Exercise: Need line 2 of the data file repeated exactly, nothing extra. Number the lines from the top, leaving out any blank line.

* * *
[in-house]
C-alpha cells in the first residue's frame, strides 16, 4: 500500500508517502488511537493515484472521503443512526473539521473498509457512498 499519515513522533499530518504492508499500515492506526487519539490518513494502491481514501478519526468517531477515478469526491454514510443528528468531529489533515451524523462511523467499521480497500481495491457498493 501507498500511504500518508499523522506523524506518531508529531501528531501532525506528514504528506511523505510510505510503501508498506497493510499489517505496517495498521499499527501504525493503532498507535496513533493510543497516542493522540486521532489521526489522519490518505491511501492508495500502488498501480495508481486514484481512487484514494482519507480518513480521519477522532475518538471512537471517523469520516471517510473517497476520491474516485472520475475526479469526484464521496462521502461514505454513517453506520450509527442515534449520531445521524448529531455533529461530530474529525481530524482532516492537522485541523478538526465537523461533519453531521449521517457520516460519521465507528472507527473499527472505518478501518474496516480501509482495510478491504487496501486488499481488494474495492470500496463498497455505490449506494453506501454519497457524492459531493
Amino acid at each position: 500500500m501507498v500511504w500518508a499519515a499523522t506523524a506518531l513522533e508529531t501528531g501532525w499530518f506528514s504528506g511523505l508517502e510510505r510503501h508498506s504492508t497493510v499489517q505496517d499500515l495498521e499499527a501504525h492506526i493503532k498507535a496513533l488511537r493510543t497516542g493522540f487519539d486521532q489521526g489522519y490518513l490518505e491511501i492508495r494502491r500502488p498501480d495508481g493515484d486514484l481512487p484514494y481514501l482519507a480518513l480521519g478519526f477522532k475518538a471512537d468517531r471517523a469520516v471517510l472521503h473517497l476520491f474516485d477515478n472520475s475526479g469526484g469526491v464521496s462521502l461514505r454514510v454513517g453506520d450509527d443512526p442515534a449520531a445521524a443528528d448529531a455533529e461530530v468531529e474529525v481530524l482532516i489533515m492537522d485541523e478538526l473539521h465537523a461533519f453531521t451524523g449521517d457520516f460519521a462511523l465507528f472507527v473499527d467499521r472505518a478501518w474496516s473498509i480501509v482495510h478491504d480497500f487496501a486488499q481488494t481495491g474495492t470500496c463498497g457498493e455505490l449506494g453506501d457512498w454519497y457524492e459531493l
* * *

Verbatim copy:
C-alpha cells in the first residue's frame, strides 16, 4: 500500500508517502488511537493515484472521503443512526473539521473498509457512498 499519515513522533499530518504492508499500515492506526487519539490518513494502491481514501478519526468517531477515478469526491454514510443528528468531529489533515451524523462511523467499521480497500481495491457498493 501507498500511504500518508499523522506523524506518531508529531501528531501532525506528514504528506511523505510510505510503501508498506497493510499489517505496517495498521499499527501504525493503532498507535496513533493510543497516542493522540486521532489521526489522519490518505491511501492508495500502488498501480495508481486514484481512487484514494482519507480518513480521519477522532475518538471512537471517523469520516471517510473517497476520491474516485472520475475526479469526484464521496462521502461514505454513517453506520450509527442515534449520531445521524448529531455533529461530530474529525481530524482532516492537522485541523478538526465537523461533519453531521449521517457520516460519521465507528472507527473499527472505518478501518474496516480501509482495510478491504487496501486488499481488494474495492470500496463498497455505490449506494453506501454519497457524492459531493